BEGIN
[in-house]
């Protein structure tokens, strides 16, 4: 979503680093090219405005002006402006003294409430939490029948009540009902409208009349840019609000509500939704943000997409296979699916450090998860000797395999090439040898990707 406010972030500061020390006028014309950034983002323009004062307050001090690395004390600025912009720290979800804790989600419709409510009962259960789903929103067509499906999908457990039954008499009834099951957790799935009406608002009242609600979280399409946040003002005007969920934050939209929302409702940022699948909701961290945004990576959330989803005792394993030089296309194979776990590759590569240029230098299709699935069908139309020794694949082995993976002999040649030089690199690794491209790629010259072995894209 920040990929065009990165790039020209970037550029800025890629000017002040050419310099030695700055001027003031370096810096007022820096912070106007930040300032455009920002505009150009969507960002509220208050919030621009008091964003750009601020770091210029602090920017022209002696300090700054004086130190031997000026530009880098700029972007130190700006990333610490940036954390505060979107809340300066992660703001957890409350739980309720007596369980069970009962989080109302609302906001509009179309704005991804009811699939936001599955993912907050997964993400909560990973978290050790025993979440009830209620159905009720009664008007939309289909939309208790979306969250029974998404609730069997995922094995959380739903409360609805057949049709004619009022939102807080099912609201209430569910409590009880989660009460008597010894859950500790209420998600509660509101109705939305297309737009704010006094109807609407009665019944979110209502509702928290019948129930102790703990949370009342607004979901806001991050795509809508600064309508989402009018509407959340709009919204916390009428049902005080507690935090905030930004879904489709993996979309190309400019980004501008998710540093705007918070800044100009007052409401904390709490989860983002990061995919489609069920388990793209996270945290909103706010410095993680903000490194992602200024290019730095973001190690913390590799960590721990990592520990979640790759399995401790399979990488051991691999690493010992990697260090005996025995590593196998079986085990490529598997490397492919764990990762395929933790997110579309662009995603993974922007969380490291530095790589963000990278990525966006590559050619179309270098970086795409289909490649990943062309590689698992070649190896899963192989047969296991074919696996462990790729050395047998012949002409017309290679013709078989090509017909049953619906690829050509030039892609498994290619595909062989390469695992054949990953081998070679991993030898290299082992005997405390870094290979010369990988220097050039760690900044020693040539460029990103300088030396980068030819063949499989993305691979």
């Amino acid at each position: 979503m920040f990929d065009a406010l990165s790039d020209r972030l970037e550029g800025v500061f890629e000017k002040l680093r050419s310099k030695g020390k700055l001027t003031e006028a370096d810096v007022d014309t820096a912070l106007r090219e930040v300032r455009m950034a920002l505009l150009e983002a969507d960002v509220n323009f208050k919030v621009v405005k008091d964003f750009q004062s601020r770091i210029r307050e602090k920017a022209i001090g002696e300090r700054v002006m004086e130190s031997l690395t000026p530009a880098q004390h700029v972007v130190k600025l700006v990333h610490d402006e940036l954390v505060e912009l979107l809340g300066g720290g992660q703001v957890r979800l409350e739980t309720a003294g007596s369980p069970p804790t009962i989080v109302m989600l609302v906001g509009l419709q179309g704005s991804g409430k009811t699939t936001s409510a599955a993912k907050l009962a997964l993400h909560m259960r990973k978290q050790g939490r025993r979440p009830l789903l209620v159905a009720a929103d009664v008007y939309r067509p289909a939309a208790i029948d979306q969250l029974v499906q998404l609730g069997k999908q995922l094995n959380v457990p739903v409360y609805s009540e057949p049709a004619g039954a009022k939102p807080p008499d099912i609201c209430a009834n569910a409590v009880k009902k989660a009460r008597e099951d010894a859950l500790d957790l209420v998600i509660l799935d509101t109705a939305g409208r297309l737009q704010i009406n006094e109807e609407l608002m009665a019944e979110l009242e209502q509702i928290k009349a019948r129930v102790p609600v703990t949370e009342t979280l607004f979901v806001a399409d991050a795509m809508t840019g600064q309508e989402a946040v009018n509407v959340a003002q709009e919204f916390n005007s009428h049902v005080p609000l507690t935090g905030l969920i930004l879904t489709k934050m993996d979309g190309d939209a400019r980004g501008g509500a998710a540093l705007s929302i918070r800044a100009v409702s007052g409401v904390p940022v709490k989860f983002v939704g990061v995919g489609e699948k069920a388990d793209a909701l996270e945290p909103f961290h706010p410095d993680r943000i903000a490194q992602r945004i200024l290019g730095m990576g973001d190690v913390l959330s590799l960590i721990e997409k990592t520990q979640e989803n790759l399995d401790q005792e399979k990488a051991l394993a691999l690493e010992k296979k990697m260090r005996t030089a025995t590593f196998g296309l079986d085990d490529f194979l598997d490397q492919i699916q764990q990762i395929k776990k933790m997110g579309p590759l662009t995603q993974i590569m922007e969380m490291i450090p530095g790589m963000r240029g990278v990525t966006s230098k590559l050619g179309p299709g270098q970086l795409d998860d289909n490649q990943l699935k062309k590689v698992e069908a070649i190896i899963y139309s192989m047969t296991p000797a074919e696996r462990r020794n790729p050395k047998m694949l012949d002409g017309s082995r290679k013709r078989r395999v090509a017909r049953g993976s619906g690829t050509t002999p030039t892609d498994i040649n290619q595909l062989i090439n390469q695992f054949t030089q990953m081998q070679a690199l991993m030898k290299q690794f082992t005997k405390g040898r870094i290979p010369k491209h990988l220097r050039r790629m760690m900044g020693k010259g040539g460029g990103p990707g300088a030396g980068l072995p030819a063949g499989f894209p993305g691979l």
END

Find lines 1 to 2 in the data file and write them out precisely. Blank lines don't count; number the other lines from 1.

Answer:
[in-house]
């Protein structure tokens, strides 16, 4: 979503680093090219405005002006402006003294409430939490029948009540009902409208009349840019609000509500939704943000997409296979699916450090998860000797395999090439040898990707 406010972030500061020390006028014309950034983002323009004062307050001090690395004390600025912009720290979800804790989600419709409510009962259960789903929103067509499906999908457990039954008499009834099951957790799935009406608002009242609600979280399409946040003002005007969920934050939209929302409702940022699948909701961290945004990576959330989803005792394993030089296309194979776990590759590569240029230098299709699935069908139309020794694949082995993976002999040649030089690199690794491209790629010259072995894209 920040990929065009990165790039020209970037550029800025890629000017002040050419310099030695700055001027003031370096810096007022820096912070106007930040300032455009920002505009150009969507960002509220208050919030621009008091964003750009601020770091210029602090920017022209002696300090700054004086130190031997000026530009880098700029972007130190700006990333610490940036954390505060979107809340300066992660703001957890409350739980309720007596369980069970009962989080109302609302906001509009179309704005991804009811699939936001599955993912907050997964993400909560990973978290050790025993979440009830209620159905009720009664008007939309289909939309208790979306969250029974998404609730069997995922094995959380739903409360609805057949049709004619009022939102807080099912609201209430569910409590009880989660009460008597010894859950500790209420998600509660509101109705939305297309737009704010006094109807609407009665019944979110209502509702928290019948129930102790703990949370009342607004979901806001991050795509809508600064309508989402009018509407959340709009919204916390009428049902005080507690935090905030930004879904489709993996979309190309400019980004501008998710540093705007918070800044100009007052409401904390709490989860983002990061995919489609069920388990793209996270945290909103706010410095993680903000490194992602200024290019730095973001190690913390590799960590721990990592520990979640790759399995401790399979990488051991691999690493010992990697260090005996025995590593196998079986085990490529598997490397492919764990990762395929933790997110579309662009995603993974922007969380490291530095790589963000990278990525966006590559050619179309270098970086795409289909490649990943062309590689698992070649190896899963192989047969296991074919696996462990790729050395047998012949002409017309290679013709078989090509017909049953619906690829050509030039892609498994290619595909062989390469695992054949990953081998070679991993030898290299082992005997405390870094290979010369990988220097050039760690900044020693040539460029990103300088030396980068030819063949499989993305691979």